Q: I have two problems centering around the coming holidays.
Since my mother's death 11 years ago in a traffic accident, our family's traditional gathering on Christmas Eve has become a tense, overly stressful evening for my two sisters, my brother and me, as well as for our spouses and our father. (He is now in his early 70s and claims that since my mother has been gone Christmas has meant nothing to him, outside of seeing his children and grandchildren.)
We have made many changes. We rotate the location, we've tried starting earlier and starting later, going to church and not going to church, and still the evening is filled with tension. We're not having a totally awful time, but we don't seem to feel anything special. ... This year I suggested moving it to another evening, to maybe take off some pressure, but that idea was totally shot down. Any suggestions?
Also, what do you do at Christmas if you don't have children? My husband and I do not have children, and with that being the No. 1 theme, we tend to have to fend for ourselves on Christmas Day. We would like to start to do something that would be ours and ours alone, something very personal, warm and sincere. Actually, we're quite content with our lives, so it doesn't have to include children. -- J.C., Berkley, Mich.
A: Neither of your holiday problems is unique. In a society filled with all kinds of families -- scattered, broken, blended, extended -- the logistics of getting together for special celebrations grow more and more complicated, as do the emotions that accompany holiday celebrations.
One reason for the tension is that the expectations we bring along are part of any big occasion. We assume that special times have to produce very special feelings. When the occasion arrives and we find that we're the same people feeling even more exhausted than usual or more aware than usual of missing loved ones, we tend to think the celebration has been a failure.
Christmas Eve can be a wonderful time to get together. But especially for families with children, it can also be one of the most exhausting nights of the year. Combine that with the lingering sadness of remembering past Christmases with your mother and it's no big surprise that you find less joy and good family fellowship in these occasions than you hope for.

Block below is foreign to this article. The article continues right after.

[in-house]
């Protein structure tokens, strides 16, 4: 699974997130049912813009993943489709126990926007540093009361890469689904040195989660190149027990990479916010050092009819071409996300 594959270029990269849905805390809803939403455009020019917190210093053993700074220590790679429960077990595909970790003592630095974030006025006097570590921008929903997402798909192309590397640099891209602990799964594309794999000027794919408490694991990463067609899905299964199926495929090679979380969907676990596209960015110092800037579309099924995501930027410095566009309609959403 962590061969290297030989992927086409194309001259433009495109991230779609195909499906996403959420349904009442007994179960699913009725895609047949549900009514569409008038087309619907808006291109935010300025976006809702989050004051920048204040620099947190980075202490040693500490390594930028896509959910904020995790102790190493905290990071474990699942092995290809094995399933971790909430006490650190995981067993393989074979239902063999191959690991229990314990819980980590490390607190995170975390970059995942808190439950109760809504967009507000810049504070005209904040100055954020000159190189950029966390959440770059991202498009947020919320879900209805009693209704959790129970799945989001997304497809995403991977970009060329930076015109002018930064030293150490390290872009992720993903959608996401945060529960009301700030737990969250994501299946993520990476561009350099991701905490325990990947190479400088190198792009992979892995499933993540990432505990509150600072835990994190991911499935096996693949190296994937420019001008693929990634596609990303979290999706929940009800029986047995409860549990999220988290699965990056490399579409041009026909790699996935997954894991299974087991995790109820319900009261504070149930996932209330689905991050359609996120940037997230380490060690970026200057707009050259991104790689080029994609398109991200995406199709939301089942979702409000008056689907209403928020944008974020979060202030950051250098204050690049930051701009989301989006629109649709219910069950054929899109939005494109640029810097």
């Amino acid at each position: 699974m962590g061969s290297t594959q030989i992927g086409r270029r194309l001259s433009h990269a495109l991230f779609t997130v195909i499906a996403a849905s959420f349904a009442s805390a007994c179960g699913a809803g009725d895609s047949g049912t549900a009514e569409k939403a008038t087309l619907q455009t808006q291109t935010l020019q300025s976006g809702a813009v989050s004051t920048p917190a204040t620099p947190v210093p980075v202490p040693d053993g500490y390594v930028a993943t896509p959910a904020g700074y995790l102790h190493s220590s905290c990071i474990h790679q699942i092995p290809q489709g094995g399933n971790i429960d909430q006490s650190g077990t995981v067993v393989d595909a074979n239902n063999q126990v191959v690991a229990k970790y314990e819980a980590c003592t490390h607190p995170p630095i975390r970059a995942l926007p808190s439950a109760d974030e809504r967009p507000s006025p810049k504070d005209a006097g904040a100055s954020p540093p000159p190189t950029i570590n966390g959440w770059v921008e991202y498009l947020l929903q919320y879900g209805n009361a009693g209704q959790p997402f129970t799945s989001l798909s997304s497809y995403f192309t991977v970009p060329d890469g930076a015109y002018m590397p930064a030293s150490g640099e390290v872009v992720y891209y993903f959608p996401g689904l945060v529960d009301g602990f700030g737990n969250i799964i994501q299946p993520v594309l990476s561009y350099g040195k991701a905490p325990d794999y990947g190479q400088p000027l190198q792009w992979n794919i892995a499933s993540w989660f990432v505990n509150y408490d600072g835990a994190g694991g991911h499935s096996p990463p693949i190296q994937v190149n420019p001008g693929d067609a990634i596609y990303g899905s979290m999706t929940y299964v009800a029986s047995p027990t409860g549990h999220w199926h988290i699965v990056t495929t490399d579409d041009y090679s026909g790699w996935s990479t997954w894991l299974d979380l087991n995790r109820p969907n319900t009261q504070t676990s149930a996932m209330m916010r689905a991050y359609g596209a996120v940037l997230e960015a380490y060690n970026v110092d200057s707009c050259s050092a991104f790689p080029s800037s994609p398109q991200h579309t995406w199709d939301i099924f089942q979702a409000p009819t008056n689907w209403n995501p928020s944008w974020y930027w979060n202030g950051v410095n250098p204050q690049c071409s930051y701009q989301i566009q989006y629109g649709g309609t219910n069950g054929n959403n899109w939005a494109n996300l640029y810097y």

Your idea of moving the gathering to another evening -- perhaps the the weekend before or after Christmas -- is a good one. Perhaps you and your father can gradually nudge your siblings toward that idea. Making separate plans this year would be a dramatic way to do that, but you should take care to smooth out any hard feelings that may crop up.
As you know, family members feel strongly about traditions. But every tradition had a first time, and it's good to remember that the family gathering itself -- not the specific time or place -- is the truly important part.
As to your own Christmas Day traditions, the possibilities are limited only by your imagination. Some couples use the occasion for a special trip. Others make a tradition of having Christmas dinner at a favorite restaurant. Some people take time to serve at a soup kitchen or visit a nursing home or hospital.
Another idea is to produce your own Christmas dinner and begin 2 2TC a practice of inviting any of your friends and acquaintances who don't have other plans.
Make it the festive, happy occasion you want it to be, and I bet you'll soon find your Christmas dinner to be a meaningful tradition for you and those you invite. After all, Christmas is about sharing, and it sounds as if you have plenty of Christmas spirit to share.
*Send your comments and questions about death and dying to Sara Engram, Mortal Matters, The Evening Sun, P.O. Box 1377, Baltimore, Md. 21278.
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